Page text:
Challenging problems such as open-domain question answering, fact checking, slot filling and entity linking require access to large, external knowledge sources. While some models do well on individual tasks, developing general models is difficult as each task might require computationally expensive indexing of custom knowledge sources, in addition to dedicated infrastructure. To catalyze research on models that condition on specific information in large textual resources, we present a benchmark for knowledge-intensive language tasks (KILT). All tasks in KILT are grounded in the same snapshot of Wikipedia, reducing engineering turnaround through the re-use of components, as well as accelerating research into task-agnostic memory architectures. We test both task-specific and general baselines, evaluating downstream performance in addition to the ability of the models to provide provenance. We find that a shared dense vector index coupled with a seq2seq model is a strong baseline, outperforming more tailor-made approaches for fact checking, open-domain question answering and dialogue, and yielding competitive results on entity linking and slot filling, by generating disambiguated text. KILT data and code are available at

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A Universal Dependencies corpus for Ligurian
Stefano Lusito | Jean Maillard
Proceedings of the Fifth Workshop on Universal Dependencies (UDW, SyntaxFest 2021)

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Multi-Task Retrieval for Knowledge-Intensive Tasks
Jean Maillard | Vladimir Karpukhin | Fabio Petroni | Wen-tau Yih | Barlas Oguz | Veselin Stoyanov | Gargi Ghosh
Proceedings of the 59th Annual Meeting of the Association for Computational Linguistics and the 11th International Joint Conference on Natural Language Processing (Volume 1: Long Papers)

Retrieving relevant contexts from a large corpus is a crucial step for tasks such as open-domain question answering and fact checking. Although neural retrieval outperforms traditional methods like tf-idf and BM25, its performance degrades considerably when applied to out-of-domain data. Driven by the question of whether a neural retrieval model can be _universal_ and perform robustly on a wide variety of problems, we propose a multi-task trained model. Our approach not only outperforms previous methods in the few-shot setting, but also rivals specialised neural retrievers, even when in-domain training data is abundant. With the help of our retriever, we improve existing models for downstream tasks and closely match or improve the state of the art on multiple benchmarks.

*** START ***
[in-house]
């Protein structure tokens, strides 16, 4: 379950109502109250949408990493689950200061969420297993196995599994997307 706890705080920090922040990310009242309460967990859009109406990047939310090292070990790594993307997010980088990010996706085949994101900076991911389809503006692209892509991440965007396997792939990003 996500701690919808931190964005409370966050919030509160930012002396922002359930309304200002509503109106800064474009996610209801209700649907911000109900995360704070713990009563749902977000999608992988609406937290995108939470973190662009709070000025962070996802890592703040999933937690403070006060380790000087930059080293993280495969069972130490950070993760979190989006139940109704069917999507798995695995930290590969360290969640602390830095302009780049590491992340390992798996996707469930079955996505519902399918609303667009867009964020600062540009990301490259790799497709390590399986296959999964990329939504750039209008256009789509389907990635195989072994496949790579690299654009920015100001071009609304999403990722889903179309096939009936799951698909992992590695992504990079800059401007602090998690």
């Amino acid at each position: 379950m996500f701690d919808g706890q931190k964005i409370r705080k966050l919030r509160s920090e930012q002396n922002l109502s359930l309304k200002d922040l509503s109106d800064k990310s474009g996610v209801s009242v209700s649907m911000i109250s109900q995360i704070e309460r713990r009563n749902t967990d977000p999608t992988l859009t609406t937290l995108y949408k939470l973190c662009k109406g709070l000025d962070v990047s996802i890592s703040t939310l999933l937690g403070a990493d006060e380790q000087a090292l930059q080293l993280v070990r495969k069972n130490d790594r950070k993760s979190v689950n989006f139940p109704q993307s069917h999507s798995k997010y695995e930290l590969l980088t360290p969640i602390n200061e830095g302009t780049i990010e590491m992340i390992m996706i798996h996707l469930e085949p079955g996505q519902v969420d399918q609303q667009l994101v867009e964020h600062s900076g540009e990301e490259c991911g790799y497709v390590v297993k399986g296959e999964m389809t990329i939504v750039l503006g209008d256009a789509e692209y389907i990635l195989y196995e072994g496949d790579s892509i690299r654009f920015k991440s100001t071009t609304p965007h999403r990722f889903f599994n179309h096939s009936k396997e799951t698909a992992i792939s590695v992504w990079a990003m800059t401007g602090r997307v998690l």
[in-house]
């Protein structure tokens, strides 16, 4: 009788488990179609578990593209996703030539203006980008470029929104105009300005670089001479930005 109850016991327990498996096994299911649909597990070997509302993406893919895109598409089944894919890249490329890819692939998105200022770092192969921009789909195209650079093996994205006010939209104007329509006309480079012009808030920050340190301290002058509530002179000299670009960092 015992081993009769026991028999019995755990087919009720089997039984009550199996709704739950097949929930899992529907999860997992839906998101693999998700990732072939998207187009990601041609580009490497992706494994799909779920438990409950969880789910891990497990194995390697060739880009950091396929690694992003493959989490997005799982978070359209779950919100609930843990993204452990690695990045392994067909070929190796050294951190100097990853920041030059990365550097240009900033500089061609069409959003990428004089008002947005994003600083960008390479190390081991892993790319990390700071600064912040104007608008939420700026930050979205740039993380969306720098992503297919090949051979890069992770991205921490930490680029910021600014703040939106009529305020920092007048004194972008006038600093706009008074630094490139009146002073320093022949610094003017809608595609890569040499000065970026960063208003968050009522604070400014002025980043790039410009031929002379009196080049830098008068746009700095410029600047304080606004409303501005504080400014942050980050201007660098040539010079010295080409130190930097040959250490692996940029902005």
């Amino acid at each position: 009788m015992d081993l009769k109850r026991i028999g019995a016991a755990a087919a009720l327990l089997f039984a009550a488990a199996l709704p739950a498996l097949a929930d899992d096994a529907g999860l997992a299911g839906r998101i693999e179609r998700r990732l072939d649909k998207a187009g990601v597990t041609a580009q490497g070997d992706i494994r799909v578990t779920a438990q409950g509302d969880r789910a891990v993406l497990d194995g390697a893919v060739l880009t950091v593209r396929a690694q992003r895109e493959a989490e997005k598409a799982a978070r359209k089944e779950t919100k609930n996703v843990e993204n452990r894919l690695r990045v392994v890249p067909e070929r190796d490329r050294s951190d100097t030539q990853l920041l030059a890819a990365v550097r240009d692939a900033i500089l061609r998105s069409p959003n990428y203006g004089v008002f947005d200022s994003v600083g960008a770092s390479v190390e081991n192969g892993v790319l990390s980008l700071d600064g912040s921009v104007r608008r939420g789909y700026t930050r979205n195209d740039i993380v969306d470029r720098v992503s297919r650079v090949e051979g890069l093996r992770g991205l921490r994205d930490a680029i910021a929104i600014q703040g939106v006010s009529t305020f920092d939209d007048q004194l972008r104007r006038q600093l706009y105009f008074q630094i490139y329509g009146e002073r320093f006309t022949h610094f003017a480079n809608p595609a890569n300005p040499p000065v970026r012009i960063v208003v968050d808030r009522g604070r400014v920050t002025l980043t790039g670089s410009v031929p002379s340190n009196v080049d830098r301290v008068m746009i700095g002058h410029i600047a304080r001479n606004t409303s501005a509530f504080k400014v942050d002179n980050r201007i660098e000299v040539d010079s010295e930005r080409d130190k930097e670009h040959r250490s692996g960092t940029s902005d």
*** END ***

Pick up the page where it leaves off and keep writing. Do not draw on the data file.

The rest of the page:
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Decoding Brain Activity Associated with Literal and Metaphoric Sentence Comprehension Using Distributional Semantic Models
Vesna G. Djokic | Jean Maillard | Luana Bulat | Ekaterina Shutova
Transactions of the Association for Computational Linguistics, Volume 8

Recent years have seen a growing interest within the natural language processing (NLP) community in evaluating the ability of semantic models to capture human meaning representation in the brain. Existing research has mainly focused on applying semantic models to decode brain activity patterns associated with the meaning of individual words, and, more recently, this approach has been extended to sentences and larger text fragments. Our work is the first to investigate metaphor processing in the brain in this context. We evaluate a range of semantic models (word embeddings, compositional, and visual models) in their ability to decode brain activity associated with reading of both literal and metaphoric sentences. Our results suggest that compositional models and word embeddings are able to capture differences in the processing of literal and metaphoric sentences, providing support for the idea that the literal meaning is not fully accessible during familiar metaphor comprehension.

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Conversational Semantic Parsing
Armen Aghajanyan | Jean Maillard | Akshat Shrivastava | Keith Diedrick | Michael Haeger | Haoran Li | Yashar Mehdad | Veselin Stoyanov | Anuj Kumar | Mike Lewis | Sonal Gupta
Proceedings of the 2020 Conference on Empirical Methods in Natural Language Processing (EMNLP)